Although the St Vincent Panels are generally attributed to the Portuguese painter Nuno Gonçalves, my choice for the painting the Panel of the Relic would be Hugo van der Goes. It’s the same choice that Dutch painter Rembrandt made some 170 years later when he ‘translated’ many references to Hugo’s work in his etching known as The Death of the Virgin.
This view of Shaftesbury’s famous Gold Hill was painted by artist Steve Crisp. It’s one of the ‘postcard’ scenes used in a wide range of jigsaws produced by Gibson Games.
It can also be said that “Jan van Eyck was here!” as he made telling references to the hill and Shaftesbury itself in the Ghent Altarpiece.
Not only that, the elevated view from Gold Hill is a pointer to the high persective position Van Eyck adopted for the five inner panels in the lower register of the Ghent Atarpiece.
Is it possible that the expansive panorama from the height of Shaftesbury inspired these viewpoints?
The elevation theme also points to Henry Beaufort, one of four identities designated by Jan to the rider on the white horse in the Just Judges panel. A second identity is Jan’s brother Hubert who died in 1426, coincidently, the same year Henry Beaufort was elevated to the rank of Cardinal by Pope Martin V.
Could it be that Jan van Eyck was in England that same year, commissioned to paint the Cardinal’s portrait?
Canterbury, Cirencester and Wells are other English towns referenced in the Ghent Altarpiece. All were popular pilgrimage destinations at the time. It is known that Jan was sent on pilgrimage on behalf of the Duke of Burgundy, Philip the Good. The ducal accounts show in August 1426 that Jan was paid for a pilgrimage he made in lieu of the duke, but the destination is not recorded.
Earlier that year, on March 12, Henry Beaufort was forced to resign as Lord Chancellor of England. Two months later he was created Cardinal on May 24. The Ghent Altarpiece reveals that Van Eyck was in Shaftesbury the same month. Could it be that it was around this time that Van Eyck painted Beaufort’s portrait, not in his cardinal’s robes which were presented to him in Calais the following year, but in a red ‘woolsack’, a sort of symbolic ‘sackcloth’ to acknowledge his faults while Lord Chancellor?
It’s interesting to note that the sleeves of the robe are shaped as donkey’s ears, the humble donkey on which Jesus entered Jerusalem. It was around this time that Beaufort had expressed a desire to make a pilgrimage to the Holy Land. But the ‘ears’ also probably point to Beaufort’s reputation of stubbornness and refusal to always listen. It’s not without reason that Van Eyck depicted Beaufort as one of the Just Judges with his ears covered! In the portrait painting he is shown with his hair razored and shorn – a sign of repentance – and prepared to listen with his ear uncovered. The donkey’s ears also show up in the pattern of the gown of St Cecilia depicted in the Musical Angels panel of the Ghent Altarpiece.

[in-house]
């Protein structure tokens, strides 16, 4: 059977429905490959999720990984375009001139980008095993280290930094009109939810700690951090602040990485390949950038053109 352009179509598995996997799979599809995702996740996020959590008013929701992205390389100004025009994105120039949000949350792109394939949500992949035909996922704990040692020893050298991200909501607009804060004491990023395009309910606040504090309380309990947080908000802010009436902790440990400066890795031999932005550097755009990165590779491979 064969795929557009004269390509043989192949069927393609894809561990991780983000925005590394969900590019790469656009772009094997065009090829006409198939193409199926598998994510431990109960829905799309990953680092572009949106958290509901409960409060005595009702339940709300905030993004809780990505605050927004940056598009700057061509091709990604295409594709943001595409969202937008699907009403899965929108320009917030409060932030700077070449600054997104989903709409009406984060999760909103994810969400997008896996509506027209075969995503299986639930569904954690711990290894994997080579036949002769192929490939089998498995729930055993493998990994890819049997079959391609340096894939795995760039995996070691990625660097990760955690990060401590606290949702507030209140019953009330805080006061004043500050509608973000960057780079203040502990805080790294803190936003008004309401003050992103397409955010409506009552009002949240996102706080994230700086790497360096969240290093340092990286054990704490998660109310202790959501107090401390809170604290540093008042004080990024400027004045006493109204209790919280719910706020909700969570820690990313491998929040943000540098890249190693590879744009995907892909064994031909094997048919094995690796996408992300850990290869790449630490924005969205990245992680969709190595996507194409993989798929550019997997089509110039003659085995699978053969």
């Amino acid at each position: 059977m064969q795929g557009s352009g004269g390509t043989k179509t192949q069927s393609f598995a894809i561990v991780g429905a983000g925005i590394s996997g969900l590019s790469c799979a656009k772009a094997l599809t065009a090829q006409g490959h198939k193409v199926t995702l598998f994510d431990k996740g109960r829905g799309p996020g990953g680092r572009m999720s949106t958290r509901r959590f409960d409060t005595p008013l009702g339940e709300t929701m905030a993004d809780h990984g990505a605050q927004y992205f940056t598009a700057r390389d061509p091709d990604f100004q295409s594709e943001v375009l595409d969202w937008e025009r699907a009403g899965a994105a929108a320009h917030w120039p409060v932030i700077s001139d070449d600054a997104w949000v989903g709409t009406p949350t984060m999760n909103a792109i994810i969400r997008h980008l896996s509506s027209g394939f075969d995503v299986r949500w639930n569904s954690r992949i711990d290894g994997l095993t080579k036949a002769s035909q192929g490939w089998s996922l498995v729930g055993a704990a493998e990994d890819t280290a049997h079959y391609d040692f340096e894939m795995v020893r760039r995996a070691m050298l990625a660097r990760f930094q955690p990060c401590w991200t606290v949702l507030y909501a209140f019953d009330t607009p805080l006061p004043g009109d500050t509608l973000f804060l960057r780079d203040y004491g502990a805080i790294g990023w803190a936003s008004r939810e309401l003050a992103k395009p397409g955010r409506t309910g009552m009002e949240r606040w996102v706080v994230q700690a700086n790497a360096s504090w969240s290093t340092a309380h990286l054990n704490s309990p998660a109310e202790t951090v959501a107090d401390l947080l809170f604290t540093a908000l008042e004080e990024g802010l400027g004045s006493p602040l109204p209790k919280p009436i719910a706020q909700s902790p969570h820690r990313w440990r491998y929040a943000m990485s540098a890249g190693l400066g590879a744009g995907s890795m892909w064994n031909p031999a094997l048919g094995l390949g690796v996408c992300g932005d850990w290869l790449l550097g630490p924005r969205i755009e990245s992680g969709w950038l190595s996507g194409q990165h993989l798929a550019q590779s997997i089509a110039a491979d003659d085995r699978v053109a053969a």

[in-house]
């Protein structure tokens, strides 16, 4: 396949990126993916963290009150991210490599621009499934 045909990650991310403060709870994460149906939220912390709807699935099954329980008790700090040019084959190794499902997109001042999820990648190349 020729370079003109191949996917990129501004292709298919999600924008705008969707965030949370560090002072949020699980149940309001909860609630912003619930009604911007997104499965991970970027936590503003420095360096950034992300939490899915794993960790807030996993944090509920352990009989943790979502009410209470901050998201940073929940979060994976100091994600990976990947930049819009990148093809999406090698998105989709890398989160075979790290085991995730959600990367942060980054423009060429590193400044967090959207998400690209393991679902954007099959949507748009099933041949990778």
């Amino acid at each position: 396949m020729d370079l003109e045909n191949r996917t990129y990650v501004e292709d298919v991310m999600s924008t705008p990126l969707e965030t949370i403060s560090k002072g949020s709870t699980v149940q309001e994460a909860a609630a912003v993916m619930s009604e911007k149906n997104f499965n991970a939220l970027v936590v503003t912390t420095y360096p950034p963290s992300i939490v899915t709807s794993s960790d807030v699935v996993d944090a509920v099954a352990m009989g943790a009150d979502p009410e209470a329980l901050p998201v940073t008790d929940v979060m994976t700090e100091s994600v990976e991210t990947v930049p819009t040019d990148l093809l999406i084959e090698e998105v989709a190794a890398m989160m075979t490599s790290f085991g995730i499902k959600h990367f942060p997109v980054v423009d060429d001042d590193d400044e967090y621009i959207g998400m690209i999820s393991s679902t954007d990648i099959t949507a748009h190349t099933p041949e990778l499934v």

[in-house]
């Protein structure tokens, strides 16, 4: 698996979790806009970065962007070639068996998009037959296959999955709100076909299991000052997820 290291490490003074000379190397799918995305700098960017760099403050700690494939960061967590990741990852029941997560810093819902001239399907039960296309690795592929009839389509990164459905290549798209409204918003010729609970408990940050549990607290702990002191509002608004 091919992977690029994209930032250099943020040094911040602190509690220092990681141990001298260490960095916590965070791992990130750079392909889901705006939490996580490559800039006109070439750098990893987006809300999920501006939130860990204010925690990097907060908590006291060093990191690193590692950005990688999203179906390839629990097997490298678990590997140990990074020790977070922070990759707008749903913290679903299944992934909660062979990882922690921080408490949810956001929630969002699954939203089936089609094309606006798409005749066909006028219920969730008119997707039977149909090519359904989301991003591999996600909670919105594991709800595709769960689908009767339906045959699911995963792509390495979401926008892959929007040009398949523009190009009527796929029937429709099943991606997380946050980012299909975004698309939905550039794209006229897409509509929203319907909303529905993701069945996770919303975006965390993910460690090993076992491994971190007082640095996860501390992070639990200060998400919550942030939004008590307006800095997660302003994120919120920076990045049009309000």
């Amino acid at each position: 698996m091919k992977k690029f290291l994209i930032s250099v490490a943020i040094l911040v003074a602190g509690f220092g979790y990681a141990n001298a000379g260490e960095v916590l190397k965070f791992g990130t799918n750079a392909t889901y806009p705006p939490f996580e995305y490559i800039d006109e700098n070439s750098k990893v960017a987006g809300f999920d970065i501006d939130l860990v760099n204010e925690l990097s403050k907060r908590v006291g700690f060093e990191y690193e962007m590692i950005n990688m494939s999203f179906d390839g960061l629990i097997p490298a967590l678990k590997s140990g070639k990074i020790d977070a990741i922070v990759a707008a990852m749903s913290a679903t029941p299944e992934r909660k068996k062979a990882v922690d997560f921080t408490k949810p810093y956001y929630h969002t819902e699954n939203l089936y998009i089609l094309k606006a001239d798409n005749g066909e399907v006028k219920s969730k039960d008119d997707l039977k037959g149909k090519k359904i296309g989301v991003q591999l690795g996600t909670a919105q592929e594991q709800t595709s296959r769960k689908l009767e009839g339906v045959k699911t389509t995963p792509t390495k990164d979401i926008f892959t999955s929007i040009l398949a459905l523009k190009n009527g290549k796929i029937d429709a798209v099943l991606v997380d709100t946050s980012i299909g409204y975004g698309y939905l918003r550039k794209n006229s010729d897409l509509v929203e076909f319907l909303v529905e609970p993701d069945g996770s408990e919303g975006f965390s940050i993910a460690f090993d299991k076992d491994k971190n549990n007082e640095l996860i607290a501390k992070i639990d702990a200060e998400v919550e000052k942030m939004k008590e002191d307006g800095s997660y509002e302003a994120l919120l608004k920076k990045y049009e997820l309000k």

Further investigation of The Goldsmith in his Shop by Petrus Christus leads me to advocate a new scenario for this painting, and one which relates to Jan and Hubert van Eyck’s Ghent Altarpiece. It introduces three new identities not mentioned in my earlier presentation.
The first is Jan van Eyck, the gentleman central in the frame; the second is Joan/Jean Beaufort, illegitimate daughter of Henry Beaufort; the third is Edward Stradling, the man chosen by Henry Beaufort (represented by the goldsmith) as a husband for his daughter. Stradling is represented in the guise of Jan van Eyck who referred to the marriage in the Ghent Altarpiece.
Just as van Eyck used several identies for each rider in the Just Judges panel of the Ghent Altarpiece, so Petrus has done likewise.
Genealogists identify Jean’s mother as Alice Fitzalan, whose husband John Cherleton died in 1401. But Jan van Eyck knew different and both the Ghent Altarpiece and the Petrus painting identify the mother as someone other than Alice.
Frans de Vriendt (1829-1919) was a sculptor who lived and worked in Borgerhout, Belgium, making monumental statues in stone, bronze or wood. He also produced bas reliefs. The example above is one of a set of 14 Stations of the Cross he produced for churches in Belgium, England, France and Holland. He also taught at the Acadamy of Fine Arts in Antwerp.
There is no doubt it was the series of Stations in the Antwerp Cathedral of Our Lady that inspired De Vriendt to create his own set as he copied some of the features. The Antwerp stations were painted by Louis Hendrix and Frans Vinck between 1864 and 1868. It wasn’t long after that De Vriendt began producing his own bas-relief versions.
Below is the 13th Station – Jesus is taken down from his Cross – attributed to Louis Hendrix. The general scene and composition of the central figures is typical. However, there are a couple of figures in the Hendrix version, one of which is repeated in de Vriendt’s panel, that command closer inspection.
In the Hendrix panel, the figure on the right edge of the frame clasping the jar of oil is meant to be Jan van Eyck, an early master of oil painting. In the bas-relief the figure of Jan is transferred to the left edge and the jar of oil passed to the man alongside. Nicodemus is portrayed with his head is turned towards Jan in acknowledgement.